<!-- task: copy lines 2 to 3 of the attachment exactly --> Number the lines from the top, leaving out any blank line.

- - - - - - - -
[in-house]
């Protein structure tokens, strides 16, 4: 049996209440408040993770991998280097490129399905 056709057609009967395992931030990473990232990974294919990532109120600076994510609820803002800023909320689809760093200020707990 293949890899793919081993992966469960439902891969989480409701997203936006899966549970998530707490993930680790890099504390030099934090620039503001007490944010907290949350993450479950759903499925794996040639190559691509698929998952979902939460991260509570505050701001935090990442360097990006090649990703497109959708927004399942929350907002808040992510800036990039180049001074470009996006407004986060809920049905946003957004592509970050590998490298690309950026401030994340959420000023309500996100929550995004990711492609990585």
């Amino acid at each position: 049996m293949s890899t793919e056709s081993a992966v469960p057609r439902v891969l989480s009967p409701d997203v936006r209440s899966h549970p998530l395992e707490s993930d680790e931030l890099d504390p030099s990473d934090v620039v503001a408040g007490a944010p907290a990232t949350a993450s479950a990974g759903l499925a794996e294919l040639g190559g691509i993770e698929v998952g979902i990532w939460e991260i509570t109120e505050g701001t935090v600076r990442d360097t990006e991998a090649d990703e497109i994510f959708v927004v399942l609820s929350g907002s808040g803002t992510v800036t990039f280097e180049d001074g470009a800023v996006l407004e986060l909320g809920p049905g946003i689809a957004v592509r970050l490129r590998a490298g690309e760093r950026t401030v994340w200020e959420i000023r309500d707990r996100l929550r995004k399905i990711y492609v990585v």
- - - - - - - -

């Protein structure tokens, strides 16, 4: 049996209440408040993770991998280097490129399905 056709057609009967395992931030990473990232990974294919990532109120600076994510609820803002800023909320689809760093200020707990 293949890899793919081993992966469960439902891969989480409701997203936006899966549970998530707490993930680790890099504390030099934090620039503001007490944010907290949350993450479950759903499925794996040639190559691509698929998952979902939460991260509570505050701001935090990442360097990006090649990703497109959708927004399942929350907002808040992510800036990039180049001074470009996006407004986060809920049905946003957004592509970050590998490298690309950026401030994340959420000023309500996100929550995004990711492609990585």
């Amino acid at each position: 049996m293949s890899t793919e056709s081993a992966v469960p057609r439902v891969l989480s009967p409701d997203v936006r209440s899966h549970p998530l395992e707490s993930d680790e931030l890099d504390p030099s990473d934090v620039v503001a408040g007490a944010p907290a990232t949350a993450s479950a990974g759903l499925a794996e294919l040639g190559g691509i993770e698929v998952g979902i990532w939460e991260i509570t109120e505050g701001t935090v600076r990442d360097t990006e991998a090649d990703e497109i994510f959708v927004v399942l609820s929350g907002s808040g803002t992510v800036t990039f280097e180049d001074g470009a800023v996006l407004e986060l909320g809920p049905g946003i689809a957004v592509r970050l490129r590998a490298g690309e760093r950026t401030v994340w200020e959420i000023r309500d707990r996100l929550r995004k399905i990711y492609v990585v």